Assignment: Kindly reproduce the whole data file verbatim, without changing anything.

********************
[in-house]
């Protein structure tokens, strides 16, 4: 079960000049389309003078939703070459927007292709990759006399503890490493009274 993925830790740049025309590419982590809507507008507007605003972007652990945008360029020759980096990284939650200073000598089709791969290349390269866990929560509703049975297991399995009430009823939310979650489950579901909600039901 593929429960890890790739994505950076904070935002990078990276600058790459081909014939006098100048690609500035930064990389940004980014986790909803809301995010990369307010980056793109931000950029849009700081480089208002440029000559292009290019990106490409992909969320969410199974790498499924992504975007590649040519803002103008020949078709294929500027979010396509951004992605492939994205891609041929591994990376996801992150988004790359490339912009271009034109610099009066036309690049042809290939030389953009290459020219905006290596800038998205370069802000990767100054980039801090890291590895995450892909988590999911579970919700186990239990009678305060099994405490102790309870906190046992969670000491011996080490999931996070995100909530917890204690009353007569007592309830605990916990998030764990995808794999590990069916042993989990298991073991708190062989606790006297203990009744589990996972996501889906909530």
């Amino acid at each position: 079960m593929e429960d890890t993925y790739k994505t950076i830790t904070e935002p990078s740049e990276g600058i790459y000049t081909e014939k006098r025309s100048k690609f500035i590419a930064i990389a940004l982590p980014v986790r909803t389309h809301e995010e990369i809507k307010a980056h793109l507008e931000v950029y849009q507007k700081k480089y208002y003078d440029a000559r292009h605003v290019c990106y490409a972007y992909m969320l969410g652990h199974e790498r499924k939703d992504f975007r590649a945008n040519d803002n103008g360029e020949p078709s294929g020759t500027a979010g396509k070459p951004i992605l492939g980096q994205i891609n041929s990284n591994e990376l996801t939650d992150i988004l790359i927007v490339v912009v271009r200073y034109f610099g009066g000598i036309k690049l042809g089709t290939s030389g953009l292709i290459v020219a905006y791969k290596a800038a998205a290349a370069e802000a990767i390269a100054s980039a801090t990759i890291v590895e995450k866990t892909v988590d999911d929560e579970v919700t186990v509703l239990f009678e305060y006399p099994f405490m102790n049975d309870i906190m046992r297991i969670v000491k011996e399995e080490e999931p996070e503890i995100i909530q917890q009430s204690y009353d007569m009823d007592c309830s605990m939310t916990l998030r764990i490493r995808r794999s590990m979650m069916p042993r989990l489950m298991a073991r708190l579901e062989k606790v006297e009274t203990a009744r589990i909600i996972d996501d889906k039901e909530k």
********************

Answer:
[in-house]
């Protein structure tokens, strides 16, 4: 079960000049389309003078939703070459927007292709990759006399503890490493009274 993925830790740049025309590419982590809507507008507007605003972007652990945008360029020759980096990284939650200073000598089709791969290349390269866990929560509703049975297991399995009430009823939310979650489950579901909600039901 593929429960890890790739994505950076904070935002990078990276600058790459081909014939006098100048690609500035930064990389940004980014986790909803809301995010990369307010980056793109931000950029849009700081480089208002440029000559292009290019990106490409992909969320969410199974790498499924992504975007590649040519803002103008020949078709294929500027979010396509951004992605492939994205891609041929591994990376996801992150988004790359490339912009271009034109610099009066036309690049042809290939030389953009290459020219905006290596800038998205370069802000990767100054980039801090890291590895995450892909988590999911579970919700186990239990009678305060099994405490102790309870906190046992969670000491011996080490999931996070995100909530917890204690009353007569007592309830605990916990998030764990995808794999590990069916042993989990298991073991708190062989606790006297203990009744589990996972996501889906909530």
């Amino acid at each position: 079960m593929e429960d890890t993925y790739k994505t950076i830790t904070e935002p990078s740049e990276g600058i790459y000049t081909e014939k006098r025309s100048k690609f500035i590419a930064i990389a940004l982590p980014v986790r909803t389309h809301e995010e990369i809507k307010a980056h793109l507008e931000v950029y849009q507007k700081k480089y208002y003078d440029a000559r292009h605003v290019c990106y490409a972007y992909m969320l969410g652990h199974e790498r499924k939703d992504f975007r590649a945008n040519d803002n103008g360029e020949p078709s294929g020759t500027a979010g396509k070459p951004i992605l492939g980096q994205i891609n041929s990284n591994e990376l996801t939650d992150i988004l790359i927007v490339v912009v271009r200073y034109f610099g009066g000598i036309k690049l042809g089709t290939s030389g953009l292709i290459v020219a905006y791969k290596a800038a998205a290349a370069e802000a990767i390269a100054s980039a801090t990759i890291v590895e995450k866990t892909v988590d999911d929560e579970v919700t186990v509703l239990f009678e305060y006399p099994f405490m102790n049975d309870i906190m046992r297991i969670v000491k011996e399995e080490e999931p996070e503890i995100i909530q917890q009430s204690y009353d007569m009823d007592c309830s605990m939310t916990l998030r764990i490493r995808r794999s590990m979650m069916p042993r989990l489950m298991a073991r708190l579901e062989k606790v006297e009274t203990a009744r589990i909600i996972d996501d889906k039901e909530k």